The next generation: Where to? [Archives:2005/900/Reportage]
BY HAKIM AL-MASMARI
As years of suffering for the Yemeni people pass one after another, many tend to give hope on themselves, and wonder how the next generation lives will turnout to be. Education is striving like never before in this once mostly illiterate Middle Eastern country. Parents raising their children having the ambitions that one day their children will be successful and live a prosperous life.
Developed donor countries have given a special attention to improve the everyday life in Yemen. Only little of accomplishments have been seen in this country over the past two decades. Comparing Yemen to countries that started their development strategies in the early 70's, you will notice that the majority of those countries out duels Yemen dramatically in almost every aspect of life. Countries like India, Malaysia, and the Gulf States in general, Jordan, and many other countries are only examples to compare with. These countries are now living the success and bounties of their hard work.
In Yemen for example, the government occasionally announces horrific news like the one that mentions that our oil resources are vanishing, and could dry out by as early as ten years. In addition, mentioning hard-hitting news for instance, the shortage of water in the capital Sana'a, while in return does not do enough to solve this phenomenon before its occurance. This in return gives us little hope for seeing a better future for our children, for hope is being destroyed and taken away before even being thought of.
In the early nineties, Yemeni's in general did not expect life to be as difficult as is seen today, where the poverty rate increases on a yearly basis. The latest report of Transparency International mentioning Yemen as one of the eight most corrupted nations, and in the same time poverty rates reaching an unbearable 43% this year. This number is only seen growing for the rich are only getting richer and the poor getting poorer, therefore erasing the middle class from the face of our society. “I just can't believe how sudden my life has changed! It was never this bad, I just can't imagine how the situations for the next generation will end up like”, said Ammar Saleh, a Yemeni living well below the poverty line. “I lost everything. My wife, children, and friends when I couldn't find a job to live of”, he added angrily.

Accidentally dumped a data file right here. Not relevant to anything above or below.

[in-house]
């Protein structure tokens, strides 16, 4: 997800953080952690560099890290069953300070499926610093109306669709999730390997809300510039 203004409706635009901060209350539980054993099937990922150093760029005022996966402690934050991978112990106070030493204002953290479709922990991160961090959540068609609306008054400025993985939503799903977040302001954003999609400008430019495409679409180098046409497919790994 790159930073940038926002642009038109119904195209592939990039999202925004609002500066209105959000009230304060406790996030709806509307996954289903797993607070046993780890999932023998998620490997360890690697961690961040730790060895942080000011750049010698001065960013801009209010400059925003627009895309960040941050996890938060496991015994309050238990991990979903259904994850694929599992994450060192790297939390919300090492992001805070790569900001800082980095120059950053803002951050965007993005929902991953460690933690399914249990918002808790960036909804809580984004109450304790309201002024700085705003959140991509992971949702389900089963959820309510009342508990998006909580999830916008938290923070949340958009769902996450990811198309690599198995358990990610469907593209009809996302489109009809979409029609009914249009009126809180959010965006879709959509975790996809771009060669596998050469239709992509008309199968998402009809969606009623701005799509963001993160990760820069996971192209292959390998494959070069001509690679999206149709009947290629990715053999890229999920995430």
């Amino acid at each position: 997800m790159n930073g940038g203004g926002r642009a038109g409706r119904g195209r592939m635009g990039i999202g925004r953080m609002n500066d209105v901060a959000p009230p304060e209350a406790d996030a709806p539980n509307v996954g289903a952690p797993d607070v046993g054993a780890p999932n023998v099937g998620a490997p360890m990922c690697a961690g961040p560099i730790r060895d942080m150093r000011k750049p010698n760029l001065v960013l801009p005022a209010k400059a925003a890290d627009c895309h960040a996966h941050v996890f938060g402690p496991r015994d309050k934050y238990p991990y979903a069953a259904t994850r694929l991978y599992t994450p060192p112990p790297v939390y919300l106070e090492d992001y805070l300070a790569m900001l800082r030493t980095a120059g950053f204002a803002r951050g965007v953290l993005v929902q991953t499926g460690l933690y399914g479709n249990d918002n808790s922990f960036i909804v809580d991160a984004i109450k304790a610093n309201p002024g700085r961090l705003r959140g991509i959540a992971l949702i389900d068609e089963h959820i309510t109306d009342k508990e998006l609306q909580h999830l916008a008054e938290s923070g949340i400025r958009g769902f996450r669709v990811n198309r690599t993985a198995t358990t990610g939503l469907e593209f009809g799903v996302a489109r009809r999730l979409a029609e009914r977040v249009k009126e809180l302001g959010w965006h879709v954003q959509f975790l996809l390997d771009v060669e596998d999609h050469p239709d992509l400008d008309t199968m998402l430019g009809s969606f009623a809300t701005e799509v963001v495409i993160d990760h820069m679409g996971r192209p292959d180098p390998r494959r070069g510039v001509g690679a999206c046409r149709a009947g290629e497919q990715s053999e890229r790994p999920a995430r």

Going back to the topic, many parents have a negative image of the future of their children if the situation continues as is. They use themselves as a good example who when growing past through the great victory of the revolution. They realized then that success has just opened there door. “Using ourselves as examples, we never thought that our life will turn out how it did. I hope this will reflect on our children, for its enough that we have suffered greatly”, said Mohan Nasser, a father of three.
Recently I conducted a survey with middle age teenagers in the capital Sana'a, concerning the issue of the future being brighter. Shockingly, the stats were almost identical as 47% of the surveyed had a negative thought about the future, while 42% had a positive impact for the days that lie ahead.
A little over 10% admitted that only time can tell how the future will turn out to be, and are currently undecided. The following is heartbreaking when you realize that many of the new generation have lost hope even before starting to build a future of any kind. This will definitely have its negative impact on the country in the end.
“We just have to try. Effort is the only thing we possess”, said Samar Ali, a newly registered university student. “At least when we try, we will not have our selves to blame”, she added. Quotes such as Samar's, is what's heard on a usual basis when mixing with teenagers. They want to believe that there is a chance for them, but the corruption they see around them takes them steps in the wrong direction. Situations must to change immediately if a bright future is a priority. If not, expect the next generation to live a life of dreams and fairytales, therefore losing hope for change and delaying a new era of successful Yemeni for at least another generation.